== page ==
DIAGRAMS IN GEOLOGY
Diagrams are very important in Geology – from fieldwork to working with maps (which are of course sophisticated diagrams). They give a visual description of the information you are trying to put into words. In exams, they can save a lot of time. Drawing diagrams is a skill which it is well worth perfecting, Yet many candidates seem to treat diagrams as unimportant – and lose marks accordingly.
The keywords are:
- compass directions
Instructions given in the question.
Draw a neat, well-drawn, freehand diagram, to scale, but without the frills.
- it does NOT mean that the drawing can be scrappy and illegible!
- marks will be awarded for precise labels, scale etc rather than the sketch itself;
- it is useful to put a frame around the drawing – it keeps it to the right size;
- when sketching clasts or grains, make them (and the scale) quite big, so that you do not have to draw too many of them;
- use diagrams printed in other questions as a guide to the expected quality.
The drawing must be more precise, with correct measurements, for example when drawing sections, maps and fossils;
- if it’s meant to be a straight line, use a ruler!
- if an angle is involved, use a protractor!
- if you are no good at drawing, don’t panic – the marks go for the measurements, labels, scale and other written information.
Caution – check the question to see if it says
- draw a diagram – draw one, but it is acceptable to draw two;
- draw diagrams – draw different views, for example of a fossil; if you draw only one diagram, you will lose marks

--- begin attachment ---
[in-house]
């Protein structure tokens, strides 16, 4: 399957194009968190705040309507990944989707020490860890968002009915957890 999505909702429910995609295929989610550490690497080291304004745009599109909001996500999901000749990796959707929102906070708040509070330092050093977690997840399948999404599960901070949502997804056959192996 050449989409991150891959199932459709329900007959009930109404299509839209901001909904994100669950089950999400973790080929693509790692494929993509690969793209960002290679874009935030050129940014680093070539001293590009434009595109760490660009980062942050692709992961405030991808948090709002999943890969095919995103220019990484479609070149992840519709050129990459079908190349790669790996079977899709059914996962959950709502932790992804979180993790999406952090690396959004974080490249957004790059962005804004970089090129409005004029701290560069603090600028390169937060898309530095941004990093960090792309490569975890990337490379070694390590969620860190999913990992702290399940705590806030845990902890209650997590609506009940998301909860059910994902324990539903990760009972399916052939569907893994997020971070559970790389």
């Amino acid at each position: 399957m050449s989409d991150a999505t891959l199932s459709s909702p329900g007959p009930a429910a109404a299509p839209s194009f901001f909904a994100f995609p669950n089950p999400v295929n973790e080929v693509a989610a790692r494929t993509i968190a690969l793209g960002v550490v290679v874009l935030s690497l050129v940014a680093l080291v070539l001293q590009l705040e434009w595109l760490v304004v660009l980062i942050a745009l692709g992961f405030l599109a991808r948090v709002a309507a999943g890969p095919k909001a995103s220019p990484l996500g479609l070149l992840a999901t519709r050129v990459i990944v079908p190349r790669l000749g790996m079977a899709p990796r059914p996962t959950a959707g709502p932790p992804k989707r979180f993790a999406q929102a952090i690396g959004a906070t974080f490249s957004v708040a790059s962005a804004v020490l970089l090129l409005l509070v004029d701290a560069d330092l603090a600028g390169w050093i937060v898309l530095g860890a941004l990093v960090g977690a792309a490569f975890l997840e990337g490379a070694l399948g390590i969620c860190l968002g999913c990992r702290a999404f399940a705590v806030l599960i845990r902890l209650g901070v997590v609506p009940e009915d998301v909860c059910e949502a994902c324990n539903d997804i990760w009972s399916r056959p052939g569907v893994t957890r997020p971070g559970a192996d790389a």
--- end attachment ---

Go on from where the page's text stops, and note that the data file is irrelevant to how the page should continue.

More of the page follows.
In WJEC exams, you may have to draw a diagram of a fossil specimen provided for the ‘practical’ exam. You must draw that particular specimen, not one which have seen in a text book.
Drawing diagrams in exams
Diagrams must be neat, clear, well-labelled and include a scale and title;
- draw carefully, but you don’t have to be an artist!
- draw simple line diagrams;
- use the lines to highlight the important geological aspects and to show relationships and interpretations; for example, a line can be a bedding plane, or a fault, or a trilobite suture line etc;
- put a frame around the drawing to keep it under control;
- the head of a label arrow must touch the feature being identified;
- use a ruler / protractor if appropriate;
- use standard symbols and shading; for example, brick pattern for limestone, but keep shading to a minimum to save time.
Preparation and revision
Look at the diagrams in past papers to see the standard of drawing of the examiners!
Prepare labelled, scale diagrams of:
- each type of fossil, from more than one viewpoint;
- each type of rock texture, such as porphyritic, flow banding, vesicular, porpyroblastic, granular, gneissose, schistose, well rounded, poorly rounded, well sorted, poorly sorted;
- each type of plate margin;
- each type of volcano;
- each type of sedimentary structure, especially the development of dune bedding.
Some of your prepared diagrams could be ‘copied’ from past papers.
Marks are for labels, annotations and scale rather than for the quality of artwork.
Remember –“ simple line diagrams with good labels”.